Frankly ... Berlin
There are 100,000 dogs living in Berlin – our columnist Gerasimos Bekas knows them all. Today he grants you exclusive insights into the world of the disturbed residents.
By Gerasimos Bekas
I am one of those people who does not need to set an alarm to get up in the morning. No, it’s not because my body clock automatically wakes me at the right time. It’s because I have neighbours with dogs who meet up outside my window every morning at 6:30. The problem is not the dogs, as they bark only rarely.
The problem is rather the dog owners, who loudly call their dogs, shouting “Come here, Jonny, come here,” or who get into arguments with other dog owners and passers-by. For example, dogs in Berlin have to be kept on a leash in public places, and nobody is allowed to let their dog roam free. This is ignored by many people, however, which leads to loud arguments that are generally a good example of the bark being worse than the bite.
Berlin is home to more than 100,000 dogs, all of which have to be taken out for walks. Most live in the Marzahn-Hellersdorf district, relatively few in Friedrichshain-Kreuzberg, and the loudest of all clearly live on my doorstep. Berlin’s enthusiasm for dogs leaves its mark all over the city.
I am rarely out and about in Berlin without spotting someone who is standing on the edge of the pavement, cursing and trying to wipe dog excrement off their shoes. The problem is so old and widespread that people now hold the superstitious belief that it is lucky to step in dog poo. Rarely has anyone described with such bluntness and precision how Berlin’s love of dogs affects the city streets as Peter Fox does in his song Schwarz zu blau.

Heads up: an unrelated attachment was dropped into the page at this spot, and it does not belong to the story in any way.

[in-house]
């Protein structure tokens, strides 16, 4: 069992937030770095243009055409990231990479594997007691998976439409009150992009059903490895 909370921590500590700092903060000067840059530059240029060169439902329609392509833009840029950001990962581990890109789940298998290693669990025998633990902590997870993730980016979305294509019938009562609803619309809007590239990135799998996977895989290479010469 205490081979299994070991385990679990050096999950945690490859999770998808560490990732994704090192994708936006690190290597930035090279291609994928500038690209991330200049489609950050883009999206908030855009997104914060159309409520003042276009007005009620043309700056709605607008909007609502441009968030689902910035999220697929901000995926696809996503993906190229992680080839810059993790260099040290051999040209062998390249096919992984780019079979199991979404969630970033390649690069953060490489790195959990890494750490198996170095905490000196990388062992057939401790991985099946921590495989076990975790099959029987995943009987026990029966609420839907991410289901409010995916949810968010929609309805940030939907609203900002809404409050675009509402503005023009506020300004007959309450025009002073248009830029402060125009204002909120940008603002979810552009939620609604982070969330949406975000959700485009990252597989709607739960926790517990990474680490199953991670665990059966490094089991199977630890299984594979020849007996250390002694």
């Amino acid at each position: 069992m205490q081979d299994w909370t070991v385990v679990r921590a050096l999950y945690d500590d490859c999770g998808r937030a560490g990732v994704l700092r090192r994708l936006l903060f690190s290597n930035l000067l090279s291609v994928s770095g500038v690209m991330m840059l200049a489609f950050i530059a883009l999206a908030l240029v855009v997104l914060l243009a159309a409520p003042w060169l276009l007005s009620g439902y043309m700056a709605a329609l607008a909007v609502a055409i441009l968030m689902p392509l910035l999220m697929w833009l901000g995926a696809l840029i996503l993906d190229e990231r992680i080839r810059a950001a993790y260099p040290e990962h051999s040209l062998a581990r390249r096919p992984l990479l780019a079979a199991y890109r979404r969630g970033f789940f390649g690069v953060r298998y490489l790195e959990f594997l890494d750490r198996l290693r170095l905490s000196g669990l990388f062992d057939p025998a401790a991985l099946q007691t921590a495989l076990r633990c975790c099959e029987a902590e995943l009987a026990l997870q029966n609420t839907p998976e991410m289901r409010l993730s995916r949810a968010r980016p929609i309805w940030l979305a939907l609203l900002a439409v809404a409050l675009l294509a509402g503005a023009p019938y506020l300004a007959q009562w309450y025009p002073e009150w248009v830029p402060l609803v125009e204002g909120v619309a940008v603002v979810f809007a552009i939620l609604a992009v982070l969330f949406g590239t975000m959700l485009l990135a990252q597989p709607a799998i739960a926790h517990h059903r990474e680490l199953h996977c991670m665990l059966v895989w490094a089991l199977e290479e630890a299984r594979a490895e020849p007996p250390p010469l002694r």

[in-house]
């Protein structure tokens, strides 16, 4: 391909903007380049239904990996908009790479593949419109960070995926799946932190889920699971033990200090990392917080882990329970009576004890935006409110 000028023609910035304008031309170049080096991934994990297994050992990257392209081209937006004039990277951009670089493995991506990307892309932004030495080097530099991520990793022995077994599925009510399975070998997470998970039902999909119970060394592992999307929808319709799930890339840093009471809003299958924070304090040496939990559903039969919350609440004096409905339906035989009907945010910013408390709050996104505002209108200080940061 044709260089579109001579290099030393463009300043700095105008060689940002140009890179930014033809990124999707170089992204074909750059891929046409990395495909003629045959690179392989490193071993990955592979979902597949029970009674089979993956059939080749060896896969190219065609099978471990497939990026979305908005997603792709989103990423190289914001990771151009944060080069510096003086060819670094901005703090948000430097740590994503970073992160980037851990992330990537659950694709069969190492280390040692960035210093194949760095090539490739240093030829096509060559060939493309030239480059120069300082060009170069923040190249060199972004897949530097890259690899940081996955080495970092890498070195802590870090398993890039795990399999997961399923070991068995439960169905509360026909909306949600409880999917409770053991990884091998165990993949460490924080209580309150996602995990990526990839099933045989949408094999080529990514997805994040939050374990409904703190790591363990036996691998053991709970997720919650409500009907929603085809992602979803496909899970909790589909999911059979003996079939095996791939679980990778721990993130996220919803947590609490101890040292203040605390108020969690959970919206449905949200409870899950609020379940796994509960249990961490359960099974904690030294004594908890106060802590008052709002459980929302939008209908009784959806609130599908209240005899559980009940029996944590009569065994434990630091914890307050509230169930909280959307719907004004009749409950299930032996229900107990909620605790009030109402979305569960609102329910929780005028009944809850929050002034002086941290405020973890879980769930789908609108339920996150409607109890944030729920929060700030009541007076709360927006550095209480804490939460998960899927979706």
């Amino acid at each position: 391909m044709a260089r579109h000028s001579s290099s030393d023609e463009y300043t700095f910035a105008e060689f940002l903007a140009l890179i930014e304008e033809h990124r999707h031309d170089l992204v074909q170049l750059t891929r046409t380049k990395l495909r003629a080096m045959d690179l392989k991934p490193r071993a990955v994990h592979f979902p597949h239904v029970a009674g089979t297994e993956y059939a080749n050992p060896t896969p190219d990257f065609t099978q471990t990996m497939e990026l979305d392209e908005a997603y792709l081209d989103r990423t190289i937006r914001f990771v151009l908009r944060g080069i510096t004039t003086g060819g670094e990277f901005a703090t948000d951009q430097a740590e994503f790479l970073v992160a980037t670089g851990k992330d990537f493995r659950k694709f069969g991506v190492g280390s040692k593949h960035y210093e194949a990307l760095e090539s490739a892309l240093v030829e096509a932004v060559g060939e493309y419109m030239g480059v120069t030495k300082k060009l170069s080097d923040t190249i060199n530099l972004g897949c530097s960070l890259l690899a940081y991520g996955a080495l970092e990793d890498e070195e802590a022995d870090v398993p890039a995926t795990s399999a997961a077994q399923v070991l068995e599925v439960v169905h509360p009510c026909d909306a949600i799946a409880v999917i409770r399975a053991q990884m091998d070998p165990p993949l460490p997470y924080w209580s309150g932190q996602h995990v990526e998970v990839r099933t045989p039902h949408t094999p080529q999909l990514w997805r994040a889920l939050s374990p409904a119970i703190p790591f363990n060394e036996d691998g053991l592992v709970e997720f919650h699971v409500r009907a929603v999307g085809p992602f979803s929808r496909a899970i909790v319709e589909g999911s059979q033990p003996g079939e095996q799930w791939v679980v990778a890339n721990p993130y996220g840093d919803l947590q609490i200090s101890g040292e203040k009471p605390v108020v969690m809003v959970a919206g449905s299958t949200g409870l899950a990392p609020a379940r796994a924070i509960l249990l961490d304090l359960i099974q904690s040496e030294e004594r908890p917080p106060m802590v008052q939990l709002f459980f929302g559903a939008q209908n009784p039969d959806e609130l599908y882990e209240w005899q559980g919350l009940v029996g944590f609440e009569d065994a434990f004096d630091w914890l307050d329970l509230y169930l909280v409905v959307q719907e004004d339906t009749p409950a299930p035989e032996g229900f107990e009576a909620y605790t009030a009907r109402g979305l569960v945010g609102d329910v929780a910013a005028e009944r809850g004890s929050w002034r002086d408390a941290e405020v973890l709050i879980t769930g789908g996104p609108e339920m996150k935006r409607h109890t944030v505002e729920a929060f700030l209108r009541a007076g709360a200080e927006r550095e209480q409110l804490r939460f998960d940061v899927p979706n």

“Und überall liegt Scheiße, man muss eigentlich schweben
Jeder hat 'nen Hund, aber keinen zum Reden” (And there’s shit everywhere so the best thing would be to float through the air / Everyone has a dog but no-one to talk to)
This doesn’t apply to the people on my doorstep at least, as they pick up their dog waste in small plastic bags, and they do talk to one another – albeit too loudly and impolitely for my taste. So as usual in Berlin, the exception remains the rule.
On an alternating basis each week, our “Frankly ...” column series is written by Gerasimos Bekas, Maximilian Buddenbohm, Qin Liwen and Dominic Otiang’a. In “Frankly ... Berlin”, Gerasimos Bekas throws himself into the hustle and bustle of the big city on our behalf, reports on life in Berlin and gathers together some everyday observations: on the underground, in the supermarket Frankly … Berlin, in a nightclub.